The moment your team’s momentum stalls when your opponent executes a great play, your autonomic nervous system is triggered. Cortisol levels rise, and adrenaline begins to pump through your system, according to Karla Ivankovich, PhD, an adjunct professor of psychology at the University of Illinois, Springfield. “This also incites the fight-or-flight response, where you are ready to stand with your team and fight for the win,” she tells Yahoo Health. Research conducted in 2014 shows testosterone rises during competition, as well, which can lead to those intense feelings of rage and aggression.

Meanwhile, you may have tipped back a couple beers at this point in the game, which will only make any sting worse. “Alcohol affects emotions and inhibitions,” says Robinson. “The part of the brain that says, ‘Calm down, don’t do that’ starts to shut down.” What you see next, she explains, is undiluted passion. “The frontal cortex, which allows us to complete complex social situations, is what separates us from the apes,” Robinson says. “The visceral parts of the brain start to take charge when you’ve consumed alcohol, and the reasoning and modulation of emotion is taken away.” So if you get into an argument with your friend after the ump makes a bad call? Blame the bad call and the booze.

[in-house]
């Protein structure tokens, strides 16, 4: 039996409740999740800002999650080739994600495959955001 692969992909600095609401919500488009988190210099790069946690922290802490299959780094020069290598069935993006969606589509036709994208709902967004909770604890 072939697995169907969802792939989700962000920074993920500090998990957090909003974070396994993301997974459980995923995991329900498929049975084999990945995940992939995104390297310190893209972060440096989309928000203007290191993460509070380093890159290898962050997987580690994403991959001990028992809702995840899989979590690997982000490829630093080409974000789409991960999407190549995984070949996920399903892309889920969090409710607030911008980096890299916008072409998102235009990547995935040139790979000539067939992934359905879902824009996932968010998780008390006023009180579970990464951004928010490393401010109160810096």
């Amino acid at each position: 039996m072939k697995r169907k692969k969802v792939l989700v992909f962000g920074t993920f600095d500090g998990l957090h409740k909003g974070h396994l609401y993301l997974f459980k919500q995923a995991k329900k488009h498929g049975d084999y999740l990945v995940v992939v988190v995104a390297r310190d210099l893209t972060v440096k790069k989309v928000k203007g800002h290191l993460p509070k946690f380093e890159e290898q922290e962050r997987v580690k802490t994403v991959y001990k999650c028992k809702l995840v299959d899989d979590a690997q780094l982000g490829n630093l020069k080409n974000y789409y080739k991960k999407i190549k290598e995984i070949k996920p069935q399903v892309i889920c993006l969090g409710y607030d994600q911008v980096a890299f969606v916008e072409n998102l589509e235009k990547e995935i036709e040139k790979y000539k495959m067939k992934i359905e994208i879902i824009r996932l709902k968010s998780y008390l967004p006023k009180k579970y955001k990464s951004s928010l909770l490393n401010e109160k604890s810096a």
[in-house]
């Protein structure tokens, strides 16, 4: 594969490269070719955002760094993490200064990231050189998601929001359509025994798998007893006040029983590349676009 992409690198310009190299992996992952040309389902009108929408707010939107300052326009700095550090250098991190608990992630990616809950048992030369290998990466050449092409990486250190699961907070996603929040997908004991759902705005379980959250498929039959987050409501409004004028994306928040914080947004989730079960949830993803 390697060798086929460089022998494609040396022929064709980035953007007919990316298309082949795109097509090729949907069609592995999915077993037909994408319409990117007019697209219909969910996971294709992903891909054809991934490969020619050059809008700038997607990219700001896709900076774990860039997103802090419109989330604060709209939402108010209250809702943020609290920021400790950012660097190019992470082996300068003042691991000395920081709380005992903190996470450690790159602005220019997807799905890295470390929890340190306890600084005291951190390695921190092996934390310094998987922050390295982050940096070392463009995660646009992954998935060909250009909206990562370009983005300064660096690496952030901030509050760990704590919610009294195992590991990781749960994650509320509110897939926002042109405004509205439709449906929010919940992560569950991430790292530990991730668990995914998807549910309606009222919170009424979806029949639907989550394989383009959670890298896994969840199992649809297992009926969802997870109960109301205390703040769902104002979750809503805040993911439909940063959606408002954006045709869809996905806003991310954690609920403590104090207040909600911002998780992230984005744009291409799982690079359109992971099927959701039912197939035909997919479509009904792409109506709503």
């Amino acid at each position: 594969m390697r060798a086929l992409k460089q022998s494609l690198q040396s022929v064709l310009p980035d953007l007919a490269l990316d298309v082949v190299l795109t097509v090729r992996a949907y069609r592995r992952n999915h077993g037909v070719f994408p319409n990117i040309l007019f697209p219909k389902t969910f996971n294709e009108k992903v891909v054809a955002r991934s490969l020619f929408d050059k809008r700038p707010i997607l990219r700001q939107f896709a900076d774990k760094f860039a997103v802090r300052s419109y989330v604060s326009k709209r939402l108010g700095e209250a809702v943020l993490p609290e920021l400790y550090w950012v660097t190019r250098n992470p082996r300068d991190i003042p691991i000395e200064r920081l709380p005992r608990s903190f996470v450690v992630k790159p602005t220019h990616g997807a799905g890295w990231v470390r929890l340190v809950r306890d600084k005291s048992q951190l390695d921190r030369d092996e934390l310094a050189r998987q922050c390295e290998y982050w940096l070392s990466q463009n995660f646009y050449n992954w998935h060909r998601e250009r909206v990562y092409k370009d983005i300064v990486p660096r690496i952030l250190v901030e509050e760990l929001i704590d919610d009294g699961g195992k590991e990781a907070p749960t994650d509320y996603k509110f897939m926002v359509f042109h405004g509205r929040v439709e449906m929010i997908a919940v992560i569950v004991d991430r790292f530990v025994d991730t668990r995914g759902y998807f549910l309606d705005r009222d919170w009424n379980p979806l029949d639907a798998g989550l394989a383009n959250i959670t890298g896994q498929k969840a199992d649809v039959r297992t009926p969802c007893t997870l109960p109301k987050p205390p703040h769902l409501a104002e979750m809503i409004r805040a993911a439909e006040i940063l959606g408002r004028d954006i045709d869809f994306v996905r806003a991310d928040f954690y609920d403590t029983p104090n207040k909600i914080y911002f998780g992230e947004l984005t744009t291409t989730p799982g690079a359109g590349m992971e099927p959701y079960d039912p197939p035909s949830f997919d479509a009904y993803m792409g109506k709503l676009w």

Related: What Happens to Your Body Within an Hour of Drinking a Beer

Anxiety as the opponent loads the bases… then relief as your ace strikes out three in a row.

Notice how your anxiety levels shoot up when your team’s lead is threatened? According to Ivankovich, that’s because every true fan starts the game assuming their team will score a victory. “But at some point, if you begin to think otherwise, fear and anxiety can creep in and you can cycle rapidly through the entire emotional continuum.”

This is the autonomic nervous system at work, explains Robinson — where the sympathetic and parasympathetic nervous systems work in tandem within. The sympathetic system responds as warning bells go off; cortisol rises during that nail-biting inning, your lungs expand, your heart pumps faster, and your body enters fight-or-flight. When your team finally sits down three batters without a run, the parasympathetic nervous system tells your body to cool off; your pupils will undilate and heart rate will stabilize as your body breathes a sigh of relief.